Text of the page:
Nature Words in Irish, pt. 7: Holly (following ‘acorn’ to ‘herring’) Posted by róislín on Nov 18, 2019 in Irish Language
Which words should be in a dictionary and which ones should be removed after a certain period of time? We can all probably agree that for modern English pocket dictionaries, we probably don’t need to take up space with words like “apricity” or “yelm,” although I’m delighted to find them in Landmarks, Robert MacFarlane’s treasure trove of nature words from all over Britain and Ireland (nasc thíos). Hopefully such words find homes in voluminous works like the Oxford English Dictionary (2o volumes in print) or in local glossaries and dialect studies. And, of course, we hope they still live on in the spoken languages of the areas Macfarlane investigates, ranging from Connemara to the Channel Islands.
As some readers here may recall, I’ve been working on the Irish equivalents for some 50 nature words that were removed from the Oxford Junior Dictionary (OJD) about 11 years ago. The issue has attracted a lot of attention since the deletions first came to light with articles like Henry Porter’s “The pity of a child’s dictionary that junks words of imagination” in 2008 (nasc thíos). Once the Irish list is complete, I think we’ll have some food for thought as to how this issue would play out in Irish dictionaries, be they children’s dictionaries, pocket dictionaries, standard desktop size, or the latest online enterprises. My sense, so far, is that the removal of the equivalent nature terms from Irish dictionaries would be considered an even greater cultural evisceration than it was in the English context. An Irish dictionary without “lark” or “clover”, both gone now from the OJD? “Lark” symbolizing hope, welcoming the day, and immortalized in 1879 in Belfast-born Sir Samuel Ferguson’s “The Lark in the Clear Air” (nasc thíos). Clover, which in Irish is “seamair,” which gives us that iconic Irish symbol, the “seamróg” (shamrock)? How could we do without these?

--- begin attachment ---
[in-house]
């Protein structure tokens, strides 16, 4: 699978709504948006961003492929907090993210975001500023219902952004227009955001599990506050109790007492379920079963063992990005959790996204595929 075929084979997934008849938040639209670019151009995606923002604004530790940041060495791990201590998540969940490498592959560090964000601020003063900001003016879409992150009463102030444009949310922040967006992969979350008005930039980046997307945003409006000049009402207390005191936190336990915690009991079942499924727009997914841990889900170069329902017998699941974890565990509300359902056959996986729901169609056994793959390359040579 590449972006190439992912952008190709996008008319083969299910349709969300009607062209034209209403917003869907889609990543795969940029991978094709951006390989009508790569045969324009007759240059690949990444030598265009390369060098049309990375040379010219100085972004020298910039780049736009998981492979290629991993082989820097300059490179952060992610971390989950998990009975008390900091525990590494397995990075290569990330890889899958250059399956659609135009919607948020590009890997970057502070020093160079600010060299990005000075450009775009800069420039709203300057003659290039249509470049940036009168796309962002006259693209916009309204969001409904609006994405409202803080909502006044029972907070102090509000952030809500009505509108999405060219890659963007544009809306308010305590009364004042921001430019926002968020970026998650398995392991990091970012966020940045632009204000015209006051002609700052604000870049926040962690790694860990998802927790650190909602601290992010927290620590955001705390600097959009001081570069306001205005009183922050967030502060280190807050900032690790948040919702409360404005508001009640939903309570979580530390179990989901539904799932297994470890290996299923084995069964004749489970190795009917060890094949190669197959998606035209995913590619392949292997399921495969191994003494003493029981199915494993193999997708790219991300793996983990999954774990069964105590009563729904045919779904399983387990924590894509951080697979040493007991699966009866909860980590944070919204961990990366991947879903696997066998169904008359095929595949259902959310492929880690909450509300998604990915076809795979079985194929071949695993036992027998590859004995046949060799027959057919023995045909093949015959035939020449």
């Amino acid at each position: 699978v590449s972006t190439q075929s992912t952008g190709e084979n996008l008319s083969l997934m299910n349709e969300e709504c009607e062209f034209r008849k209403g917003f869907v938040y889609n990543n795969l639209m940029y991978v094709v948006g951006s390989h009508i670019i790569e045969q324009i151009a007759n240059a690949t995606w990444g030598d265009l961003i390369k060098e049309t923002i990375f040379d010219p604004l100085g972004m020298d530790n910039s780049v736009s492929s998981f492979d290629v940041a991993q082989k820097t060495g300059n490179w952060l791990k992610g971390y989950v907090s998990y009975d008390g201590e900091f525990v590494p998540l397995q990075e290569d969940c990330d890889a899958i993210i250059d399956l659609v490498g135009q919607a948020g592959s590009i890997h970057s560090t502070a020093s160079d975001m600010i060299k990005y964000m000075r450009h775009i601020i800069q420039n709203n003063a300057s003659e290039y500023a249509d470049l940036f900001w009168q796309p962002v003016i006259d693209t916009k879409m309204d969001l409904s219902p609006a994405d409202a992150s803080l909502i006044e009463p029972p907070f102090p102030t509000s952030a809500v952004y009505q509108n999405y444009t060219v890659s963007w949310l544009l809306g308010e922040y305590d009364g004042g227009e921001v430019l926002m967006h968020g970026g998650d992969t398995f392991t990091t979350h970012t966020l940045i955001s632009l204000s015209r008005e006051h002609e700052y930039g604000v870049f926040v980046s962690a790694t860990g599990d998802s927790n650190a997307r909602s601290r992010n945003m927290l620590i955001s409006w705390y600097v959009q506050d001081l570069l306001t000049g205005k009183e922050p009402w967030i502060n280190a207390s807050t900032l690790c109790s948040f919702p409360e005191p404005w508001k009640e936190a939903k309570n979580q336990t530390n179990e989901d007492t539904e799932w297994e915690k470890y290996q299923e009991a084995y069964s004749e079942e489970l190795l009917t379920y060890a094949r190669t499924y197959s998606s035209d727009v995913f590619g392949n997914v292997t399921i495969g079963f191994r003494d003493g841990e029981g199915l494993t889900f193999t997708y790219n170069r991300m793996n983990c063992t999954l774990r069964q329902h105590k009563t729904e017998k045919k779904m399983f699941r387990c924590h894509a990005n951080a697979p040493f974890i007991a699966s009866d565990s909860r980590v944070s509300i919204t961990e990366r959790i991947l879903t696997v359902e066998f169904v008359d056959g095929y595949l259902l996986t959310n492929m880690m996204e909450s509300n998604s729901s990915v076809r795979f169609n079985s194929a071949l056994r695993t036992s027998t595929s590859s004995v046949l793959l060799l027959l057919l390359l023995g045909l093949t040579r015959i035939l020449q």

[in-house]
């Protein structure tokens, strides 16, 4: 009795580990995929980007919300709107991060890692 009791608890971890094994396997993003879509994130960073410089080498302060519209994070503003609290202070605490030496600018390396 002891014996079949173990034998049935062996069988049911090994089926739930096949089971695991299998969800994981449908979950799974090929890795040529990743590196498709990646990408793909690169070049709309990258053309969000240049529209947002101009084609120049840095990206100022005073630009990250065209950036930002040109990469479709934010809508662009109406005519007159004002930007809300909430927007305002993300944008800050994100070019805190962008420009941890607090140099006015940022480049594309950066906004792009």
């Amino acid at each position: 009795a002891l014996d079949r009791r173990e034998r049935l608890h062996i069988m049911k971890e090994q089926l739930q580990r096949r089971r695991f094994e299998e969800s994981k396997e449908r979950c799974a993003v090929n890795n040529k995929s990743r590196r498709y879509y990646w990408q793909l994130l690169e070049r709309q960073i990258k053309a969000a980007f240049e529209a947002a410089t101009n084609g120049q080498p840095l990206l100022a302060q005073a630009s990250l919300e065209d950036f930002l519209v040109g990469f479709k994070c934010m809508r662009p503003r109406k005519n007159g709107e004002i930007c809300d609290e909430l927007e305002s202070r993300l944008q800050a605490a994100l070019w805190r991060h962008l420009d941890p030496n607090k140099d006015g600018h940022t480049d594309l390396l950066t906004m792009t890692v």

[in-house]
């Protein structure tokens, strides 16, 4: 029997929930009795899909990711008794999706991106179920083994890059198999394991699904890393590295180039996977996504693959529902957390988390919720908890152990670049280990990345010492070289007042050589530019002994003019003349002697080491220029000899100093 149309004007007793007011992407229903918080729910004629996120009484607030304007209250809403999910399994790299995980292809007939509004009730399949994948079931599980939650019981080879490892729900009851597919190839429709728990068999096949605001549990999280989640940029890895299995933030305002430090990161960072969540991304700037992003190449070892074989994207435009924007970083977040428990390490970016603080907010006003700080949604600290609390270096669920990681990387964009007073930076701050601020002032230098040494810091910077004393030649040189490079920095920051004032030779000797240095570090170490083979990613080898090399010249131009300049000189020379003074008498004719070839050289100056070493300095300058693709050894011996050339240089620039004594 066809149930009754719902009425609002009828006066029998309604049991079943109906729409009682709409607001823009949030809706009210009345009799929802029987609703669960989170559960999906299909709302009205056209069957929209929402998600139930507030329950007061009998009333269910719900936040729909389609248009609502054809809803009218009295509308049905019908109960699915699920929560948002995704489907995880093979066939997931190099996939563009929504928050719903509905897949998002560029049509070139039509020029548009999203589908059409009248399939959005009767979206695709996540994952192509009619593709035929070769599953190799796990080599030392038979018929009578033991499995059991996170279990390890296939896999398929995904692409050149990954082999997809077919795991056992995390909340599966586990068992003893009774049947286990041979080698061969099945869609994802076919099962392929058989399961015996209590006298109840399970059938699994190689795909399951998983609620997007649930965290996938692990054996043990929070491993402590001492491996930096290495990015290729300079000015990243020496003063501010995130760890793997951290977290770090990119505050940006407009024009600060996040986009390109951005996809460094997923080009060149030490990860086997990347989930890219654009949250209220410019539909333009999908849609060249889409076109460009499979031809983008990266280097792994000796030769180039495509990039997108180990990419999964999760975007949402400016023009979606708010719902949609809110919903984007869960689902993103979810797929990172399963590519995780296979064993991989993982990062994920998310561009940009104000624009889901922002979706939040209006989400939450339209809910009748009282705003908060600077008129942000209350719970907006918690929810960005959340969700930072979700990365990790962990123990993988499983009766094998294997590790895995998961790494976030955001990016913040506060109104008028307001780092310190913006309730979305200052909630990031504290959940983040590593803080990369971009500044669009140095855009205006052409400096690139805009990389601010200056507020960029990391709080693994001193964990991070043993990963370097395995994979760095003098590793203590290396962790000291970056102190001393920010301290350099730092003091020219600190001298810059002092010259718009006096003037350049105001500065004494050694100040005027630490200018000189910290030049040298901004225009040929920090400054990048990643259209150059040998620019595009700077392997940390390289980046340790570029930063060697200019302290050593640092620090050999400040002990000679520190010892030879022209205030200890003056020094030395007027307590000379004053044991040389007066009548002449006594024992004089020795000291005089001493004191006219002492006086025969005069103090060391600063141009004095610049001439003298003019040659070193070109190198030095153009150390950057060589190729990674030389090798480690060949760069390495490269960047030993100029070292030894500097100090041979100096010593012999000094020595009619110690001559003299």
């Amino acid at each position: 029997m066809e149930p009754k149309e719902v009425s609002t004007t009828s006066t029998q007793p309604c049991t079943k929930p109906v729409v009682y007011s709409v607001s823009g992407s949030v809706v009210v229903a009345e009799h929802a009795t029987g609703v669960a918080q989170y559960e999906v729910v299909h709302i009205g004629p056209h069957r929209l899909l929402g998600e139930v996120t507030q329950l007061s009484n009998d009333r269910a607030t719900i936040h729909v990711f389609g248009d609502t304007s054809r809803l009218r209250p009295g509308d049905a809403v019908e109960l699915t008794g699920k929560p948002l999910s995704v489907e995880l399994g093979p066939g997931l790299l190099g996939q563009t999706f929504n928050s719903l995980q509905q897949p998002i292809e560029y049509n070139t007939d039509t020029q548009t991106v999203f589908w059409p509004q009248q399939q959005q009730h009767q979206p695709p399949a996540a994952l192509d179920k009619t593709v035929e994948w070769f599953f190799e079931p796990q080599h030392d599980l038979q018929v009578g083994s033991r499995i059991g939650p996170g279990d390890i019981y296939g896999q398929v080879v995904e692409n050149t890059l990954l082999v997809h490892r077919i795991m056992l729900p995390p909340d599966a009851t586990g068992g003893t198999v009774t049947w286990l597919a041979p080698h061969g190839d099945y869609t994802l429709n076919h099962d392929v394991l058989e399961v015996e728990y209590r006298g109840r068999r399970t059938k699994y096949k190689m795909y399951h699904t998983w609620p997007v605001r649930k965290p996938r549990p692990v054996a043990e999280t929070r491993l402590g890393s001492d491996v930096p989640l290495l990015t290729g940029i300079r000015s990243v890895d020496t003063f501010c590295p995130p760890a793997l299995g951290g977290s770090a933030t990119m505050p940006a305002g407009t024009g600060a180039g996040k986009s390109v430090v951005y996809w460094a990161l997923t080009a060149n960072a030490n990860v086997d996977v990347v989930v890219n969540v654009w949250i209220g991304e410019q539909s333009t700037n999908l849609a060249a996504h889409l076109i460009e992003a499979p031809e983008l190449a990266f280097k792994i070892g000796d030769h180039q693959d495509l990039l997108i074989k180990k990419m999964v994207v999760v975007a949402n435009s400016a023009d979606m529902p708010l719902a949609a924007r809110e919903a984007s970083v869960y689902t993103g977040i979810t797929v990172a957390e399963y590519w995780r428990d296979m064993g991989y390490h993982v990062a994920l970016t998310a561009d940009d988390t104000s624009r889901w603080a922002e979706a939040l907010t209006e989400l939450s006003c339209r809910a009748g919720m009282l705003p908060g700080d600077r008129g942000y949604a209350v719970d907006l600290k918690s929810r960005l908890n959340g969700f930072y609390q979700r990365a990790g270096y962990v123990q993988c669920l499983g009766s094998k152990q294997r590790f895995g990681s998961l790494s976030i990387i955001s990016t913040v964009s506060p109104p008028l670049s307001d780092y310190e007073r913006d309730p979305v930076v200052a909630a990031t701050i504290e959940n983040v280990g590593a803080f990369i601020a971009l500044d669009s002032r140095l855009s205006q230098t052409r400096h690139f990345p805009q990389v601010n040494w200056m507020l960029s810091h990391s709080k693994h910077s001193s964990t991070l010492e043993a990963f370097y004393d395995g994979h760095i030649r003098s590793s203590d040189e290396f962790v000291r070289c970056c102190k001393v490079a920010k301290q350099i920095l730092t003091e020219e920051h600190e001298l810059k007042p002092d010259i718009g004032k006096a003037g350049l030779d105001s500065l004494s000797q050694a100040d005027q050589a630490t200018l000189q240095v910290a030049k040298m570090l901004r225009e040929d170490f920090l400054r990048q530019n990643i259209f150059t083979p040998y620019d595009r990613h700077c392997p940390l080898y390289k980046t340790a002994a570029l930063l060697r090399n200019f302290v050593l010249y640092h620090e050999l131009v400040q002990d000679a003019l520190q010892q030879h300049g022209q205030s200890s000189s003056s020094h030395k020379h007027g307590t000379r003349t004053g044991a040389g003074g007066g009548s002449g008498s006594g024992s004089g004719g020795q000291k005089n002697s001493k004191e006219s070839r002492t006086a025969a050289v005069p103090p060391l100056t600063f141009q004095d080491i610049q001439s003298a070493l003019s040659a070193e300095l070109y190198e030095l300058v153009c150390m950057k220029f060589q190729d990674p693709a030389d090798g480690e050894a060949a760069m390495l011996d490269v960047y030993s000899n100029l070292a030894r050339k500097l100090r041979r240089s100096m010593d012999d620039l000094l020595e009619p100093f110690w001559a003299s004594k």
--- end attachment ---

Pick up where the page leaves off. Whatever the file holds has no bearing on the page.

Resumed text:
As stated in previous blogposts, of course it’s true that the OJD has a fixed word limit (10,000) and its target audience is 7-year-olds. And it has a mission to include words considered more relevant to modern society, which apparently include “celebrity” and “compulsory.” But one wonders which word the seven-year-old appreciates more, “compulsory” or the also-stricken “buttercup.” Be all that as it may, today’s blog post covers another of the deleted words, “holly,” including holly in general, the specific type of holly shown in the graphic above, the different forms of the words in Irish, and its connection to Christmas, and will also give an overview of the other plant names mentioned in the graphic. The next installment in this series will pick up with “kingfisher” and “lark.”